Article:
Rethink Priorities. We teach our children from a young age to focus on middos, telling them that’s what matters — but our behavior sometimes says the opposite. Often, we model and reinforce externality as something we aspire to, feeling we must be thin and beautiful in order to have real value. We praise people who lose weight and who are attractive, highlighting how important these things are to us. But, as Yidden, this isn’t who we’re meant to be. We have to stop the excessive praise of people who lose weight or who we deem beautiful. Our focus must be redirected toward the middos and inner character traits of others.
Stop Modeling Perfectionism. Our children must see us acknowledge that we’re not perfect, and that that’s okay. We work so hard to be superwomen, caring for our children, cooking elaborate meals, taking care of the house, entertaining, learning, davening, and working. If our children cannot see us acknowledge that life isn’t perfect, and that we sometimes get overwhelmed, then they will not have the tools to cope when they feel they haven’t lived up to our standards and expectations.
Reduce the Stigma. Often there’s shame and guilt associated with asking questions or needing help. If girls don’t see the adults in their lives model acceptance of needing help, then they feel that something is wrong with them when they need to reach out, leading to feelings of shame and guilt. While there have been inroads in our community regarding removing the stigma of mental health intervention, there’s still a long way to go, even more so with eating disorders. We don’t judge those who need medical help for a physical ailment; mental and emotional health must be treated equally, without judgement or labels.
Educate and Increase Awareness. Attitudes and perceptions that may contribute to disordered eating can develop in children as young as six. We need to help our kids form a healthy relationship with food from a young age. Parents, educators, and health professionals need to understand that our community has unique risk factors for disordered eating and eating disorders, and learn to recognize the symptoms and signs that accompany them. Schools must institute eating disorder prevention programs to bolster healthy eating habits, increase nutrition knowledge, and offer body-image and self-esteem support. These have had measurable success in reducing overall risk as well as in supporting self-esteem and healthy body image.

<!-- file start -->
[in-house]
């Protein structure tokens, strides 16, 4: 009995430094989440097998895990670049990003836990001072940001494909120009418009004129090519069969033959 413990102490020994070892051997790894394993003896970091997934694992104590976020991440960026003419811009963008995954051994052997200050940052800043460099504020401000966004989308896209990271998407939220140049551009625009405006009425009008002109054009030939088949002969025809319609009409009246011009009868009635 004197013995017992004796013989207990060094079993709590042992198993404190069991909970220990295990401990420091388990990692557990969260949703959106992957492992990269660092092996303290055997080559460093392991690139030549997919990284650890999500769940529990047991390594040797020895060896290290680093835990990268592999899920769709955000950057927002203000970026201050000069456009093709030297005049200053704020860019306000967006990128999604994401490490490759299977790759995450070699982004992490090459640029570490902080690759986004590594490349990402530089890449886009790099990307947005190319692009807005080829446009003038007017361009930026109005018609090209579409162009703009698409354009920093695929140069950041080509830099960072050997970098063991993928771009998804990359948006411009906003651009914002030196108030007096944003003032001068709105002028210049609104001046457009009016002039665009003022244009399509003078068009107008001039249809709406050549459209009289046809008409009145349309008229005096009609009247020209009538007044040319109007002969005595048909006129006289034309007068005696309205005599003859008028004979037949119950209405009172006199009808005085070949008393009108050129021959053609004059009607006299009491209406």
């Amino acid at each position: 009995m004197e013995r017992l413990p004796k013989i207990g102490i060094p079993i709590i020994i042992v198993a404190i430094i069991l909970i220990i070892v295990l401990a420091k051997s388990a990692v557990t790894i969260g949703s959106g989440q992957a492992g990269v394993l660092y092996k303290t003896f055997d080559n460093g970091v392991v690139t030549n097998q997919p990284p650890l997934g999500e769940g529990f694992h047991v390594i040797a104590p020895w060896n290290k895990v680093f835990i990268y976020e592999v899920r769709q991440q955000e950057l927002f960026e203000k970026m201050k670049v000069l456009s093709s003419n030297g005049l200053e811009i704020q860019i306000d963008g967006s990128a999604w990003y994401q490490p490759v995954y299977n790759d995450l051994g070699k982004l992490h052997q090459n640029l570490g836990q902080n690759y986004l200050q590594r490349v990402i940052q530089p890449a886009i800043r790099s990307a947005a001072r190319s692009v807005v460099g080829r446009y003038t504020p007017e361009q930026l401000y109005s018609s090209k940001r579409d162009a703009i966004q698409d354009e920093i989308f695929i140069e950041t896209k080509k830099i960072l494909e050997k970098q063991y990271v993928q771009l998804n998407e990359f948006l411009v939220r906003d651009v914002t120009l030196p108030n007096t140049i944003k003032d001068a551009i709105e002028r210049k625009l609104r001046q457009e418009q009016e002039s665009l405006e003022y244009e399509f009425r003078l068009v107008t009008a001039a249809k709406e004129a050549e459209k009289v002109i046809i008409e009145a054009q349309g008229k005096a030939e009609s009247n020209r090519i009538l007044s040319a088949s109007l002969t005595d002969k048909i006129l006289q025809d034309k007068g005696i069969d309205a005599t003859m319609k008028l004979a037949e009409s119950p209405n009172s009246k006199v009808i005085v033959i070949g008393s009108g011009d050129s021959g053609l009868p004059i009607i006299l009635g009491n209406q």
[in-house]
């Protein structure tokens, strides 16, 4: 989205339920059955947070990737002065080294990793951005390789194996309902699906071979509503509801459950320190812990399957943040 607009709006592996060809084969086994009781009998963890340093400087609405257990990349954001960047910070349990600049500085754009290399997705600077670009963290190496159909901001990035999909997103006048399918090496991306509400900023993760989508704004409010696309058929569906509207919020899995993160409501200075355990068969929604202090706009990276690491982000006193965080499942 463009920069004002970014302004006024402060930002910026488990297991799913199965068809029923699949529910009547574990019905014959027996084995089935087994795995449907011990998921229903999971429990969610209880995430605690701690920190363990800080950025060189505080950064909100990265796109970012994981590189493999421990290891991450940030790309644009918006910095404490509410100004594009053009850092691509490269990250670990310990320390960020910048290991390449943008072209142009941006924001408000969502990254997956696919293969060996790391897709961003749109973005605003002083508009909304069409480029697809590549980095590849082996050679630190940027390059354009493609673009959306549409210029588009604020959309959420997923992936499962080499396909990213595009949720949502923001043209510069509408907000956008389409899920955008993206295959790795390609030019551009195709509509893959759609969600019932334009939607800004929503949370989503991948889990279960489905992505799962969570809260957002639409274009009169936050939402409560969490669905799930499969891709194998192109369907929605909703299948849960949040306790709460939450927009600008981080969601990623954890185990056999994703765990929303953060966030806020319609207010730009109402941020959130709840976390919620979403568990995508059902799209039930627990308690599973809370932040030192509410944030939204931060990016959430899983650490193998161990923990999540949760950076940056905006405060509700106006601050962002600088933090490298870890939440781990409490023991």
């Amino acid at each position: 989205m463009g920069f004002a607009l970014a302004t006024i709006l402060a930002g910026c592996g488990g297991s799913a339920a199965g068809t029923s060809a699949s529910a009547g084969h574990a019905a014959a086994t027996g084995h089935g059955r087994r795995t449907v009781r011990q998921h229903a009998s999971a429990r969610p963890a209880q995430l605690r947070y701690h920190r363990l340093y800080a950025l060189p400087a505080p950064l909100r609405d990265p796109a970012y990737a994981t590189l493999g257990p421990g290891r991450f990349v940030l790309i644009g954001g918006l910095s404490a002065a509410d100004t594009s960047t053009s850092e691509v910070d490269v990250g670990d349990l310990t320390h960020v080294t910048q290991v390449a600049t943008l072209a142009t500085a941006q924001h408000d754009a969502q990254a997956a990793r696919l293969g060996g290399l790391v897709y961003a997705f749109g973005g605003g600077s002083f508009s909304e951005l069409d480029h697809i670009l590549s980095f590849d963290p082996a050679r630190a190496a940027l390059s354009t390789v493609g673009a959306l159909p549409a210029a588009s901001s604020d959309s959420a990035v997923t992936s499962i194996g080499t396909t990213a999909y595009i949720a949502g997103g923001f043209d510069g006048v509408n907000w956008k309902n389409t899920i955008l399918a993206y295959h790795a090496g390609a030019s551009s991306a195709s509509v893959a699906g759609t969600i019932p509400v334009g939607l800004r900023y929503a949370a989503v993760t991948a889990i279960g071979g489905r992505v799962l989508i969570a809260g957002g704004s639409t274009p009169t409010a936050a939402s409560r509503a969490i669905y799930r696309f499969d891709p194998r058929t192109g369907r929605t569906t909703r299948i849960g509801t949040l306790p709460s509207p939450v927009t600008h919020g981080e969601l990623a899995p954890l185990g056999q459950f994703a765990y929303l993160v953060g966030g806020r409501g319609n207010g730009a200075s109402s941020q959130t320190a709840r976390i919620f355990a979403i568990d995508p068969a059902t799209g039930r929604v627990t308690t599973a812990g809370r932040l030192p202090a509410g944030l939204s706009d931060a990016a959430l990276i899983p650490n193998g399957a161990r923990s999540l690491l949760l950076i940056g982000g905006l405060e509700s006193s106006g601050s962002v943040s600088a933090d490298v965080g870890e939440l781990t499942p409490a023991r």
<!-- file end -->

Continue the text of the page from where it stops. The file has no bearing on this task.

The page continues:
Dr. Marcy Forta is a leading authority on eating disorders within the Frum Jewish Adolescent Community. She is a Body Project Facilitator and Certified Holistic Nutritionist, focusing her efforts on eating disorder education, awareness, and prevention programs within our community.
You’re Already Good Enough
Intuitive eating has been growing in popularity, but many people misunderstand it, and then feel it doesn’t “work” for them. This usually happens when it’s approached as another way to diet.
Intuitive eating isn’t a diet. There’s no promise of weight loss; there’s a focus on health. A diet says: You need to ‘be good’ with food so that your body shrinks. With intuitive eating, you’re already good enough. Your job is to care for your body and trust it will settle at the weight it’s meant to be at. Food becomes natural and enjoyable, instead of something you’re at war with.
Intuitive eating isn’t based on opinions; it’s a module that’s been scientifically shown to be effective. There are over 100 published papers on IE, many of which show intuitive eaters have better health outcomes when compared to dieters including: lower triglyceride levels, increased body appreciation and self-esteem, better coping skills, lower rates of eating disorders, and increased general wellbeing.
So what is intuitive eating? Intuitive eating is becoming the expert of your body’s, trusting its cues of hunger and fullness, knowing what satisfies it, and learning to differentiate between your physical and emotional needs.
We’re all born intuitive eaters. Most children know how much they need to eat. Some days they’ll eat more, other days less. Most children grow appropriately and are perfectly healthy. We’re all born with that innate ability to listen to our bodies. Yet somewhere along the way, we lose it.
When it comes to our bodies, we recognize that physiological needs are natural. With breathing, you’d never say “Hey, I breathed too much yesterday! Ugh, I feel so guilty, let me breathe less now to make up for it.” You trust your body regulates your breathing exactly as it should. It does the same for eating, but dieting teaches us to distrust our cues.
Intuitive eating is living in alignment with your values. What’s more important — stressing about the cake you had, or enjoying a seudah with your family? Health is not just about nutrients, but about our life, relationships, and stress levels. When you learn to trust your body, you open up all that brain space previously fixated on food to living your life and feeling good.
Here are the ten principles of Intuitive Eating:
1. See diets for what they are and reject the diet mentality.
Think of all the diets you’ve tried, of the successes that were short-lived and ultimately failed. Not because you failed, but because diets fail!
While there’s a growing body of research showing the negative health implications of yo-yo dieting such as loss of muscle mass, binge eating, negative body image, and long-term weight regain, this isn’t what you need to be convinced that dieting doesn’t work.